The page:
By Katie Wike, contributing writer
A poll by Black Book Rankings found many providers are leaving their current EMR systems for web based alternatives
Health IT Outcomes writes, “Healthcare providers have never had a “romantic” relationship with EHRs. On the contrary, many physicians despise the technology. However, the HITECH Act and Meaningful Use (MU) incentives did create an environment of unprecedented EHR demand among the provider community. This initiative achieved the desired result of increasing EHR adoption, but it also created an artificial market for dozens of immature EHR products.”
Health IT Outcomes cites Black Book Rankings’ 2013 State of the Ambulatory EHR Market report which notes, “Nearly 17,000 active EHR users uncovered 1 in 6 medical practices could switch out their first choice EHR by year's end. Remarkably, the majority of frustrated system users blame themselves for not properly assessing practice needs before selecting their first EHR vendor with the narrow goal of receiving government incentives." The survey concluded, “With unmet expectations in system features, implementations, deliverables, and client support issues mounting, up to 17% of all currently implemented physician practices gear up for changing out solutions, in what may become the Year of the Great EHR Vendor Switch.”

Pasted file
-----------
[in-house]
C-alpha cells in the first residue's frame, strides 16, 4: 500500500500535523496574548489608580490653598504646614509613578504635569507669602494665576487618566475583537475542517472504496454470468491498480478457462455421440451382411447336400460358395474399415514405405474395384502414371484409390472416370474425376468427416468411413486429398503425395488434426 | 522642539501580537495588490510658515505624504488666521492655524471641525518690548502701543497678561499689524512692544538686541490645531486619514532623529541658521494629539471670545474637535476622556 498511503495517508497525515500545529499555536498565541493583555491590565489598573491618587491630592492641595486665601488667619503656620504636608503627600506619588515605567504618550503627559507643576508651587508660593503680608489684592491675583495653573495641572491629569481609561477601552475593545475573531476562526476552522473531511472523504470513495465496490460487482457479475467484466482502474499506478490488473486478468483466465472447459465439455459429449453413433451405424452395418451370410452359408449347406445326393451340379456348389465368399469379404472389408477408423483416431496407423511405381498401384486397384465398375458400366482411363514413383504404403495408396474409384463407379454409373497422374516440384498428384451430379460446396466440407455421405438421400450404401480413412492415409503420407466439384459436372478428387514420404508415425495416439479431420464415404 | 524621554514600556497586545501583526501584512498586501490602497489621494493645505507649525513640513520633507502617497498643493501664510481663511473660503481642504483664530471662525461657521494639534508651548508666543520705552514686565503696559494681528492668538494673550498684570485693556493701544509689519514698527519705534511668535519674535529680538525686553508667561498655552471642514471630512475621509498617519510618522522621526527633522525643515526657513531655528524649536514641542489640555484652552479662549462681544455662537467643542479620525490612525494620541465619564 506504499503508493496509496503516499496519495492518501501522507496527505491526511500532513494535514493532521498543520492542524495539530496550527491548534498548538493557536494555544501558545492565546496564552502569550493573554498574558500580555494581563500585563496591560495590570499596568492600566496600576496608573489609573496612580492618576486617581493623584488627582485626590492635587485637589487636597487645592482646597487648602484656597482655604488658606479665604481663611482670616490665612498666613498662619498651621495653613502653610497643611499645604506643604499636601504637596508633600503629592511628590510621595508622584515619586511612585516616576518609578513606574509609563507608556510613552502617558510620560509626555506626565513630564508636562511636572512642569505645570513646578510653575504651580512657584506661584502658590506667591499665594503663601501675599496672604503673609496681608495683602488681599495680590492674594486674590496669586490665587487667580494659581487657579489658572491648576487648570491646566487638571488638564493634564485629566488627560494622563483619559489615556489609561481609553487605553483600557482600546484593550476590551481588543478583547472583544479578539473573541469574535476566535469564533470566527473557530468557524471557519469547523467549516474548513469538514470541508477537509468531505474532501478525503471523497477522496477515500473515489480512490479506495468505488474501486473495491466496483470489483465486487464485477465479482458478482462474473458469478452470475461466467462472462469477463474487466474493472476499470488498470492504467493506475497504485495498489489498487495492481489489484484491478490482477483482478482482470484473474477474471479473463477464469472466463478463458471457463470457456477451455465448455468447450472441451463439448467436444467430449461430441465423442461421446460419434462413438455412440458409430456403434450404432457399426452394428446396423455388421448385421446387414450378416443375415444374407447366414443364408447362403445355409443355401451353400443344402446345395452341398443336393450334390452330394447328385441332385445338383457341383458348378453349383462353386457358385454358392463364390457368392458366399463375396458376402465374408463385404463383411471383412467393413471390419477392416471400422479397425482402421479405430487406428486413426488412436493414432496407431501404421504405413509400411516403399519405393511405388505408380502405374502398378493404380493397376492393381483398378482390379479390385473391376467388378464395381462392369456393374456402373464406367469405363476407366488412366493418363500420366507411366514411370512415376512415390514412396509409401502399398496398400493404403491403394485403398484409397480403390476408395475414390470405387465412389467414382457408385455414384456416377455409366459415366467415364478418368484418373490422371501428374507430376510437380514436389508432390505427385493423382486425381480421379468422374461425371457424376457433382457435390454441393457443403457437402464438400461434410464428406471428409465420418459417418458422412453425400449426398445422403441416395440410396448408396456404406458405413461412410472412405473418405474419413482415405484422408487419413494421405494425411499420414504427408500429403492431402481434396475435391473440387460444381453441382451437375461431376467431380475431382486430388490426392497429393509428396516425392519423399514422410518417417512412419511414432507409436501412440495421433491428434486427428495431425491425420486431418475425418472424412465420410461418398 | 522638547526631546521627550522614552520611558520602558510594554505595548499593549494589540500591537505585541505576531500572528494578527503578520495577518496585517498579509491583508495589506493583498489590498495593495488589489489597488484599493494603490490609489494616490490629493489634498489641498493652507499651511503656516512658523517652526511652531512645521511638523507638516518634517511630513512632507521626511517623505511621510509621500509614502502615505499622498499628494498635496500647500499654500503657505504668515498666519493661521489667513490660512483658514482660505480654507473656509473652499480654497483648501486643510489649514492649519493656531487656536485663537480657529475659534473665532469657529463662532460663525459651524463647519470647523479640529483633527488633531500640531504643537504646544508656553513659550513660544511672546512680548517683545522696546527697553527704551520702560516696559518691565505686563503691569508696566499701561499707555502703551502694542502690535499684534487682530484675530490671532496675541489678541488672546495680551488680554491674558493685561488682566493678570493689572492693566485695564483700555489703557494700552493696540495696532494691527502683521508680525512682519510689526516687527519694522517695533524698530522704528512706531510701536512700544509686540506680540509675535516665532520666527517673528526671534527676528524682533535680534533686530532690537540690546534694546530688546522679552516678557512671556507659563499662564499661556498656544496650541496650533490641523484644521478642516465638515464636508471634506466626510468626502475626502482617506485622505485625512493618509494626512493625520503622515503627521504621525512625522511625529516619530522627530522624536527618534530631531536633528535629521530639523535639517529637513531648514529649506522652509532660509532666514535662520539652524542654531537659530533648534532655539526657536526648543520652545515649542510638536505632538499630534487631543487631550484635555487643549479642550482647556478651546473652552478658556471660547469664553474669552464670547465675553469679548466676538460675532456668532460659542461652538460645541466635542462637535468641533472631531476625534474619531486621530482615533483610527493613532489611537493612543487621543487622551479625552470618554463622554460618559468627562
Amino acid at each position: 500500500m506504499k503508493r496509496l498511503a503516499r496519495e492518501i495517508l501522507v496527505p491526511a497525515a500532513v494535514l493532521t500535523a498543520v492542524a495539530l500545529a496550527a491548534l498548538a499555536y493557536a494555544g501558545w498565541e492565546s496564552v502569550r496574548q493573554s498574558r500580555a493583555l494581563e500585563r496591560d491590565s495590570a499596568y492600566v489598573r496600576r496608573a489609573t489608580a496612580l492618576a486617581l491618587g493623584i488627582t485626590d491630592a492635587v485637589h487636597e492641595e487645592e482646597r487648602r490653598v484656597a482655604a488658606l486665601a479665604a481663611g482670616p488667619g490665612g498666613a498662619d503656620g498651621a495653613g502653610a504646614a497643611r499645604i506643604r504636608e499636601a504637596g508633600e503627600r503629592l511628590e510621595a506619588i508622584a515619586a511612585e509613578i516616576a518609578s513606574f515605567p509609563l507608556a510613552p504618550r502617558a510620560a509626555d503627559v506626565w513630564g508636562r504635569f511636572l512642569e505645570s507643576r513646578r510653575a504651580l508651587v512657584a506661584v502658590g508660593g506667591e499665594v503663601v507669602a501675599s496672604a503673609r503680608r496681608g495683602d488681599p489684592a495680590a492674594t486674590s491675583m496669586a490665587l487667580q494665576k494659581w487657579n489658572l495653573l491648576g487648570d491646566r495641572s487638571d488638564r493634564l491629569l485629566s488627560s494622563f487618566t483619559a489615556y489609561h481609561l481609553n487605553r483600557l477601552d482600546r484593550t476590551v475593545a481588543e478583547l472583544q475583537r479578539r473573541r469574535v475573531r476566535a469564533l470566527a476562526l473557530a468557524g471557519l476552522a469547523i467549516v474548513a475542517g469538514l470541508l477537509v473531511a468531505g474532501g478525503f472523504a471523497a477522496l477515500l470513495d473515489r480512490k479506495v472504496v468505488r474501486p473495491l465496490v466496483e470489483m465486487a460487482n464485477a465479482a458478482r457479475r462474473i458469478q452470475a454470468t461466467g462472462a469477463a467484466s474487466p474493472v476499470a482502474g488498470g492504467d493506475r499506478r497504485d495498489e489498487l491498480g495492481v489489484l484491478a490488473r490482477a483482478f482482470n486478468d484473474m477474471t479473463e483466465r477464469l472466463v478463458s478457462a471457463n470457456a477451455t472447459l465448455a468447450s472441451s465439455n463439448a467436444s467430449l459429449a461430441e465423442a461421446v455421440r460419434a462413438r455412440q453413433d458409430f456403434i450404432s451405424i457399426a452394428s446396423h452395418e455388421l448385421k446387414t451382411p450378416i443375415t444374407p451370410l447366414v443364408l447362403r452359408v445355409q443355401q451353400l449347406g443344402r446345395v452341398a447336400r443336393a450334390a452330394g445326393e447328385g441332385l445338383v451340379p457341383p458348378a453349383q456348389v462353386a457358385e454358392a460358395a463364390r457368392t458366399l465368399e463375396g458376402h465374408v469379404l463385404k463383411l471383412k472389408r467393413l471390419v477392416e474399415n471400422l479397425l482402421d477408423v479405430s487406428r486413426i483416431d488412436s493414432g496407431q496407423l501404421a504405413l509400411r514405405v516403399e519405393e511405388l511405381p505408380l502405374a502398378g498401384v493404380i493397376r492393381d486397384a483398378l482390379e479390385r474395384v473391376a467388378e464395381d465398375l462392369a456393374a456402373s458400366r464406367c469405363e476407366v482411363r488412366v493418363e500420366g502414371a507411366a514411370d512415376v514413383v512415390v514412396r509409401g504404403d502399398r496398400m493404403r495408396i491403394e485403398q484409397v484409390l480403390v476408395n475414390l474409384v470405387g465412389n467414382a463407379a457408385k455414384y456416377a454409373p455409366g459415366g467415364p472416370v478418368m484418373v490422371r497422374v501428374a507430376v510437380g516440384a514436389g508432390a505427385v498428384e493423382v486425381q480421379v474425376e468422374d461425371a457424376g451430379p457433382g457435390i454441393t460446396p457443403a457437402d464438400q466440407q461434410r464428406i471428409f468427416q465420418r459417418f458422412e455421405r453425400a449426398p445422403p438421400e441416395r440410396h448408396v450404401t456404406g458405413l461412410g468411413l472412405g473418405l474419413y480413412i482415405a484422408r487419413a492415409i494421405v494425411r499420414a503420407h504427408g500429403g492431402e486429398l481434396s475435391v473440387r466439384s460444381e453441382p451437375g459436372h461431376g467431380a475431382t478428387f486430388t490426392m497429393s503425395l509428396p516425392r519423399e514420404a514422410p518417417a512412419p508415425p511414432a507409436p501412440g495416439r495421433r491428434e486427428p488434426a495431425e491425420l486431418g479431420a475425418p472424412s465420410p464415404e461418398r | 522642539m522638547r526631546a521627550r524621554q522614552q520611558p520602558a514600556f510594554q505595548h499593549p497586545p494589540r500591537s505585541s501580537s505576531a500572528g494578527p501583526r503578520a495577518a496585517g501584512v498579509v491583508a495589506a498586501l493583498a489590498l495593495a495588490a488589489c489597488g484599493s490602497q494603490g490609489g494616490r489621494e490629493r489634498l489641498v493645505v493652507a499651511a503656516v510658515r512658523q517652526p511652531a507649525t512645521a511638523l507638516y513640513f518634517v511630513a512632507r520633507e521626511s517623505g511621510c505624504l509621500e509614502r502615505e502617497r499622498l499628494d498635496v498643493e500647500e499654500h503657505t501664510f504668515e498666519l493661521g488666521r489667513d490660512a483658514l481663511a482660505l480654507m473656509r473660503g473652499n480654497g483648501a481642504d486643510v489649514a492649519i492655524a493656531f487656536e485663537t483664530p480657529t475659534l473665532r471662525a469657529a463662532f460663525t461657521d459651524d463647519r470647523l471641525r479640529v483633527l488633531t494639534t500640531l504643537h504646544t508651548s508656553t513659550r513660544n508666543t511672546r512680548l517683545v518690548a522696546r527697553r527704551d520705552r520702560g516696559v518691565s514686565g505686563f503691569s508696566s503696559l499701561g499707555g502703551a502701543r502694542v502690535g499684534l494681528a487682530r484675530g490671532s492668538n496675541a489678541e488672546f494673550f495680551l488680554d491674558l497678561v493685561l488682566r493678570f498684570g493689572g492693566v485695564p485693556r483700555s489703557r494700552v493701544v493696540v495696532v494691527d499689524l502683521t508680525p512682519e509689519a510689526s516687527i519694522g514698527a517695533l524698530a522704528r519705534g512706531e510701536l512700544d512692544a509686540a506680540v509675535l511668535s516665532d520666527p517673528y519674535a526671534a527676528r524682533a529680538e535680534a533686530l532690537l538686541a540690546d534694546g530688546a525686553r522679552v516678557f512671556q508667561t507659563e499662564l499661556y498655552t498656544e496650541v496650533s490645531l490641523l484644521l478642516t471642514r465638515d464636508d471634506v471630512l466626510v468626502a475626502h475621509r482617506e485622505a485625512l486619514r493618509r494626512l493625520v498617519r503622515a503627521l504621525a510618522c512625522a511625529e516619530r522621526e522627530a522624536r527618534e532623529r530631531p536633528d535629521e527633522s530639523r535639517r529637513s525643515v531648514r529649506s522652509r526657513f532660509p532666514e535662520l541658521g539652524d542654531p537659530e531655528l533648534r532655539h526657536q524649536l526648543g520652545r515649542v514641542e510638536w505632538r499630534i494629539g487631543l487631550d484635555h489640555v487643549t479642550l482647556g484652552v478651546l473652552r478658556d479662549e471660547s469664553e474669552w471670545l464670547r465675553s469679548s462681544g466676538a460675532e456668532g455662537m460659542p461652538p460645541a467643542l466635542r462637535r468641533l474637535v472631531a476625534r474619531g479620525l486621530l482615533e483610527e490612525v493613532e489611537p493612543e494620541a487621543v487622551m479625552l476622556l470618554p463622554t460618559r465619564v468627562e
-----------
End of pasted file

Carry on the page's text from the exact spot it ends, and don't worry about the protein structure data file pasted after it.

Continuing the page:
Black Book’s managing partner, Dan Brown, says the study’s results indicate “meaningful use incentives created an artificial market for dozens of immature EHR products.” The survey also revealed “some popular ‘one size fits all’ EHR products have not met the needs of several specialists and cannot continue to satisfy their client base with a lack of customizable or bespoke tools.”
Supporting the declaring 2013 as the Year of the Great EHR Vendor Switch are indications the generality of EHR programs turned many providers off who were looking for a customizable experience. Eighty percent of vendors switching EHRs said top reason was because their current EHR’s performance did not meet their practice’s needs, while 77 percent also responded that their EHR’s design did not meet their practice or specialty’s needs.
Fifty-one percent of providers who stated they were dissatisfied with their EHR system told Black Book they would prefer a web-based system. A press release from Practice Fusion, a cloud based EMR provider, listed trends of EHR switches uncovered by their own research. They found, “One in four new users joining Practice Fusion are switching from an existing EMR (and) 31 percent of EMR users surveyed in the Brown-Wilson report said they were considering an EMR switch, with 17 percent planning to switch in the next year.”
Healthcare IT News summarized Black Book’s findings, writing, “The independent insight gathered indicates that many EHR vendors have been preoccupied with backlogged implementations and selling product that development issues have been neglected as a priority. Most concerning to current EHR users are unmet pleas for sophisticated interfaces with other practice programs, complex connectivity and networking schemes, pacing with accountable care progresses and the rapid EHR adoption of mobile devices, the survey finds.”